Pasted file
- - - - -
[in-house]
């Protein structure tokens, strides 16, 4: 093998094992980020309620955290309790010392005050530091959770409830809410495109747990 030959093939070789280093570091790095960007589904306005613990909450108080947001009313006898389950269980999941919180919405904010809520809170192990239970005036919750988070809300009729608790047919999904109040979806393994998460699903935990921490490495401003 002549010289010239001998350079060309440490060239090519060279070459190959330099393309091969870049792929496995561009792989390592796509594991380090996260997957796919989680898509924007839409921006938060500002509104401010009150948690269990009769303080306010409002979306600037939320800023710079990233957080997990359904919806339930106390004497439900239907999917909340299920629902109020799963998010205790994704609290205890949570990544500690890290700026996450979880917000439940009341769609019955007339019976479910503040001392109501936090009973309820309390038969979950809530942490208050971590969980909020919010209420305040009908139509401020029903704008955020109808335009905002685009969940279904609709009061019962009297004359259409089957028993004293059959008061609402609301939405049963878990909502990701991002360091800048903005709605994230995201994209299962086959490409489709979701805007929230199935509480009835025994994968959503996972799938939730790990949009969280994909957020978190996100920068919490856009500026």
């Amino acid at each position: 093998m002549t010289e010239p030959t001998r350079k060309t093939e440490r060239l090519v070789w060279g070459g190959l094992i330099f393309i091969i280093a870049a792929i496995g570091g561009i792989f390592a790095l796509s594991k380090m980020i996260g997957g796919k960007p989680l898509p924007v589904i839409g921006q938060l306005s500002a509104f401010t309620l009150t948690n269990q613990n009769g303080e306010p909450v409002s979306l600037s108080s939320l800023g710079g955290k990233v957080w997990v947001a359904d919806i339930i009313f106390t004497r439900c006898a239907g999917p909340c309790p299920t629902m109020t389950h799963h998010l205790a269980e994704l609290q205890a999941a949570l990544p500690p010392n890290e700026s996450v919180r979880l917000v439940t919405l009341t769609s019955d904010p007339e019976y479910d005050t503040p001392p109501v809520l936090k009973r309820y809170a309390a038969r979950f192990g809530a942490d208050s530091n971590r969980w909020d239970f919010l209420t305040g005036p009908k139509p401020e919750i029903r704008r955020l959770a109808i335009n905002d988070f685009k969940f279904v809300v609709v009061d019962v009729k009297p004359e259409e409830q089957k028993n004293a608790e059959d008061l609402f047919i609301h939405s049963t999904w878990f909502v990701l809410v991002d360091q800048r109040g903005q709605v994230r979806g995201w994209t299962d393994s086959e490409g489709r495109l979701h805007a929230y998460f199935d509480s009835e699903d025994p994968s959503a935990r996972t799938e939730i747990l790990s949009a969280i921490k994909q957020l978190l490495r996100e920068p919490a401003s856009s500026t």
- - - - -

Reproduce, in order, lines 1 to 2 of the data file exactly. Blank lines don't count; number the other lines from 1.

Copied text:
[in-house]
């Protein structure tokens, strides 16, 4: 093998094992980020309620955290309790010392005050530091959770409830809410495109747990 030959093939070789280093570091790095960007589904306005613990909450108080947001009313006898389950269980999941919180919405904010809520809170192990239970005036919750988070809300009729608790047919999904109040979806393994998460699903935990921490490495401003 002549010289010239001998350079060309440490060239090519060279070459190959330099393309091969870049792929496995561009792989390592796509594991380090996260997957796919989680898509924007839409921006938060500002509104401010009150948690269990009769303080306010409002979306600037939320800023710079990233957080997990359904919806339930106390004497439900239907999917909340299920629902109020799963998010205790994704609290205890949570990544500690890290700026996450979880917000439940009341769609019955007339019976479910503040001392109501936090009973309820309390038969979950809530942490208050971590969980909020919010209420305040009908139509401020029903704008955020109808335009905002685009969940279904609709009061019962009297004359259409089957028993004293059959008061609402609301939405049963878990909502990701991002360091800048903005709605994230995201994209299962086959490409489709979701805007929230199935509480009835025994994968959503996972799938939730790990949009969280994909957020978190996100920068919490856009500026």